This week I started promoting Pencil Pushing, a collection of my sketches (in which a lot of these sketches of the day appears), available here, so I attached the cover to all this week’s sketches — I didn’t that maybe I don’t want the omnibus post to be awash in Pencil Pushing covers. Oops.
Who could possibly stand against Cthulhu? And furthermore, who could do so without violating trademark law? Available here.
Hang ‘Em High (1968) – El Clint stars as a former lawman turned Oklahoma cowpoke, wrongly lynched for cattle-rustling and saved by happenstance at the last minute, now with a bad again and going after the lynchers… for justice, not revenge. Moviegoers are so used to the vengeful hero dispensing one-man retribution that this movie seems odd, as Clint makes sure that he goes after each man completely legally, delivering them back to judge Pat Hingle for a fair trial. Unfortunately, it feels like the movie doesn’t know what to replace the normal driving emotion of revenge with; there are some feints toward to surprising injustice of a strictly meted judicial system, and the conflict of law vs. honor, and the healing power of forgiveness… but none of them is really followed through. (This is the first of three unrelated movies featuring Eastwood and Hingle, the other two being The Gauntlet (1977) and Sudden Impact (1983).
Despicable Me 3 (2017) – Well, my prediction was wrong. I had thought that the family trajectory of manifest itself in Gru and Lucy having a baby together, and the three adopted daughters feeling jealous. Instead, we’ve got Gru’s long-lost twin brother Dru showing up and wanting to be Gru’s protege in a life of super-crime. It’s a much better movie that Minions (2015), which almost deep-sixed the franchise by putting the one-dimensional comic relief characters front-and-center, but it also feels like an unnecessary movie. I’m guessing that the franchise ends here, at least as a feature film series.
Singularity (2017) – I could only take 20 minutes of this movie. The concept is a slam-dunk for entertaining watchability, even if not terribly original: Decades after a super AI takes over the world and mostly eradicates humans, the last few people are on a desperate mission for survival. (Think the Terminator franchise without the time travel.) But… jeez, the script. I don’t know if they went in front of the cameras with a quickie first draft, or if an endless parade of producers each had to put their “mark” on it in post-production, but the part I watched were a disjointed mishmash of false starts and portentous blather. When the twenty-minute mark featured an out-of-the-blue voiceover introducing yet another main character explaining backstory that we’d already seen, I threw up my hands and punched the remote. It’s not like I have to watch these anymore, after all.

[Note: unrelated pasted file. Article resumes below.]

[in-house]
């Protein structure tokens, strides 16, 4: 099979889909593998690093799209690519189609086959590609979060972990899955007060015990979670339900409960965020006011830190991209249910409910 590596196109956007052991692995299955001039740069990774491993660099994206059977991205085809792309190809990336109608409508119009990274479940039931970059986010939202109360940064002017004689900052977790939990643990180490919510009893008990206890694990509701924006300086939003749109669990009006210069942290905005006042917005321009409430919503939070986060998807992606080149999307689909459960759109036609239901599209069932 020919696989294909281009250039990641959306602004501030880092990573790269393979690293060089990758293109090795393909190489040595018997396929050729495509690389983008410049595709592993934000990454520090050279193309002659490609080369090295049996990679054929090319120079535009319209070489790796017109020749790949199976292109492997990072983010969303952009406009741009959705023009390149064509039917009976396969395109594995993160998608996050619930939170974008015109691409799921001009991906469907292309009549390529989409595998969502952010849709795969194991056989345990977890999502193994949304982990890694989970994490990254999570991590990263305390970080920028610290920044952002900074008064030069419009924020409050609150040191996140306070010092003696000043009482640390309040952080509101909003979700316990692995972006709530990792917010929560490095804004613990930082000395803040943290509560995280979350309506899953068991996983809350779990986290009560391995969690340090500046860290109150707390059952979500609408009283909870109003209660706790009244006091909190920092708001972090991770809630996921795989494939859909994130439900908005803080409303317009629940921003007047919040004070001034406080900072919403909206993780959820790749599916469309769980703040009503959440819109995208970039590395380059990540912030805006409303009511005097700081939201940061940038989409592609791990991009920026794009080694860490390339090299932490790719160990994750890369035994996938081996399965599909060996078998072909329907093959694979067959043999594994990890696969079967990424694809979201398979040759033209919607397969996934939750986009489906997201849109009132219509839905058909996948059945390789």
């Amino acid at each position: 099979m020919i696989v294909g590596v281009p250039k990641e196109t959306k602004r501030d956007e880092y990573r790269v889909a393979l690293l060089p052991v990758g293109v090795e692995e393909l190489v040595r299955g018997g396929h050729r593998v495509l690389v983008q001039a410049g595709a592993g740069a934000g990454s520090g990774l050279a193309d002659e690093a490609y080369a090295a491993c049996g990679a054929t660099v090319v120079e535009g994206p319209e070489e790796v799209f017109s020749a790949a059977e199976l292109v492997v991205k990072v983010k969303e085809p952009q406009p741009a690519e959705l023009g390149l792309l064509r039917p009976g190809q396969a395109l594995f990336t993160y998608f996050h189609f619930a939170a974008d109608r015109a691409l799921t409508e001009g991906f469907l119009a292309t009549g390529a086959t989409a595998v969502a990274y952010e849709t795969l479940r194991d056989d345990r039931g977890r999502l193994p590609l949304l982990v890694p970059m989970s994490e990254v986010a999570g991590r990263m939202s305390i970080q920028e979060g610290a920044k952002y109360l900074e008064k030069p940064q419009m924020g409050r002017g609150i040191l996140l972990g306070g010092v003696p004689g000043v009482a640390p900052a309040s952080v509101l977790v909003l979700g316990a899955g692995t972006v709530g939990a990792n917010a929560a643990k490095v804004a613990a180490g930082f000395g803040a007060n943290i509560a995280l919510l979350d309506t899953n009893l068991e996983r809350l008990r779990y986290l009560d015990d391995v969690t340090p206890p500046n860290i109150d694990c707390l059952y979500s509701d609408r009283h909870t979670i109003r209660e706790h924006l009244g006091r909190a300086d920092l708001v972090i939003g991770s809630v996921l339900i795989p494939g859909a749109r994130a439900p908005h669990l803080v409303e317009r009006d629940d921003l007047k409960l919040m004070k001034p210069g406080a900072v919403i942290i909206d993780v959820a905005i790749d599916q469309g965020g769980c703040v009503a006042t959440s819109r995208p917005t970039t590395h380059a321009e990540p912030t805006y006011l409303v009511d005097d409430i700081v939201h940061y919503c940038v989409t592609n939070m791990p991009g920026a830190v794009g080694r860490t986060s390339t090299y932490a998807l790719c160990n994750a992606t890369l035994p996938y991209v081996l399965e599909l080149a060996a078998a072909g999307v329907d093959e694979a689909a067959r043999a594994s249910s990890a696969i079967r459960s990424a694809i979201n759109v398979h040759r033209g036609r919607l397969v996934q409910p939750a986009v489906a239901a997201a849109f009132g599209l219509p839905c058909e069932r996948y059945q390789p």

John Wick: Chapter 2 (2017) – Surprisingly, a plausible sequel to an action movie that really wasn’t designed as a franchise. (In other words, more plausible than everything from Die Hard 2 to Taken 2). I’m not sure how much I like learning more about the pseudo-government of the underworld — the “seat at the High Table” seemed almost like something that was stolen from vampire novels — but the movie did confirm my long-held suspicion that roughly 80% of the inhabitants of New York are in fact hitmen.
And this time, they very clearly set things up for a sequel.
Attack of the Robots (1966) – Its English title is misleading, although the original French title — “Cartes Sur Table” (Cards on the Table) — tells you absolutely nothing. This isn’t a sci-fi feature as such; it’s a international-intrigue-superspy adventure a la James Bond (who even gets name-checked at one point). A shadowy organization kidnaps tourists in Europe, brainwashes them, and sells them out to the highest bidder as assassins. And the only one who can stop them is perennial tough guy Eddie Constantine!
Most American cinemaphiles know Constantine only from starring in Alphaville (1965), which means they miss the point: Constantine was a mainstay as the hard-boiled hero in a dozen French-made crime movies before Alphaville, and that mystique was a large part of the reason that Godard cast him. Seeing Constantine in Alphaville without being familiar with his on-screen persona is like seeing Clint Eastwood for the first time in Unforgiven (1992) — you miss the whole relationship of that particular movie to the leading man’s oeuvre.
So this is one of those bread-and-butter movies for Constantine: He’s charming, forthright, successful with the ladies, and two-fisted at all the right times. Don’t like the fact that Jess Franco directed this frighten you off; it’s actually a fun little time-waster.